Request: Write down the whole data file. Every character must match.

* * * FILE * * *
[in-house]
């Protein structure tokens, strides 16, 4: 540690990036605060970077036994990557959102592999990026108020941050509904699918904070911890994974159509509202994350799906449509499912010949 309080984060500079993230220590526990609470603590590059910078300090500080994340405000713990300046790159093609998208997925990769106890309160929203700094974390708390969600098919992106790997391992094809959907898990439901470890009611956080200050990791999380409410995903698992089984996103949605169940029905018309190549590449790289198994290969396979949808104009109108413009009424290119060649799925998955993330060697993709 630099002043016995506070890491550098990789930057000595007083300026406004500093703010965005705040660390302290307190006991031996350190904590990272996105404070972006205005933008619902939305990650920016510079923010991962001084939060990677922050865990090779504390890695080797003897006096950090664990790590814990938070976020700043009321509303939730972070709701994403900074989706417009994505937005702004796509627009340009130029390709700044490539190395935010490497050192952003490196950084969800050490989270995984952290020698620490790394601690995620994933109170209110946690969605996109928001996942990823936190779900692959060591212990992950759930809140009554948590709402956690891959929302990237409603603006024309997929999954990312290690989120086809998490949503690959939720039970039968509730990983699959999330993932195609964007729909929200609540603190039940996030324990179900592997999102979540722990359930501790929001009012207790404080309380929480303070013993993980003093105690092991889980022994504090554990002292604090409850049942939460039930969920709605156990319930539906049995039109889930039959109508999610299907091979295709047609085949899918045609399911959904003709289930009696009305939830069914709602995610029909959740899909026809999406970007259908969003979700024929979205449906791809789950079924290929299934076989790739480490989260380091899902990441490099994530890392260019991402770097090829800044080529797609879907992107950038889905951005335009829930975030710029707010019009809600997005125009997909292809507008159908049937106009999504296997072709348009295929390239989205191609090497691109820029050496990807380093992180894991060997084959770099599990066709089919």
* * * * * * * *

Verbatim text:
[in-house]
């Protein structure tokens, strides 16, 4: 540690990036605060970077036994990557959102592999990026108020941050509904699918904070911890994974159509509202994350799906449509499912010949 309080984060500079993230220590526990609470603590590059910078300090500080994340405000713990300046790159093609998208997925990769106890309160929203700094974390708390969600098919992106790997391992094809959907898990439901470890009611956080200050990791999380409410995903698992089984996103949605169940029905018309190549590449790289198994290969396979949808104009109108413009009424290119060649799925998955993330060697993709 630099002043016995506070890491550098990789930057000595007083300026406004500093703010965005705040660390302290307190006991031996350190904590990272996105404070972006205005933008619902939305990650920016510079923010991962001084939060990677922050865990090779504390890695080797003897006096950090664990790590814990938070976020700043009321509303939730972070709701994403900074989706417009994505937005702004796509627009340009130029390709700044490539190395935010490497050192952003490196950084969800050490989270995984952290020698620490790394601690995620994933109170209110946690969605996109928001996942990823936190779900692959060591212990992950759930809140009554948590709402956690891959929302990237409603603006024309997929999954990312290690989120086809998490949503690959939720039970039968509730990983699959999330993932195609964007729909929200609540603190039940996030324990179900592997999102979540722990359930501790929001009012207790404080309380929480303070013993993980003093105690092991889980022994504090554990002292604090409850049942939460039930969920709605156990319930539906049995039109889930039959109508999610299907091979295709047609085949899918045609399911959904003709289930009696009305939830069914709602995610029909959740899909026809999406970007259908969003979700024929979205449906791809789950079924290929299934076989790739480490989260380091899902990441490099994530890392260019991402770097090829800044080529797609879907992107950038889905951005335009829930975030710029707010019009809600997005125009997909292809507008159908049937106009999504296997072709348009295929390239989205191609090497691109820029050496990807380093992180894991060997084959770099599990066709089919």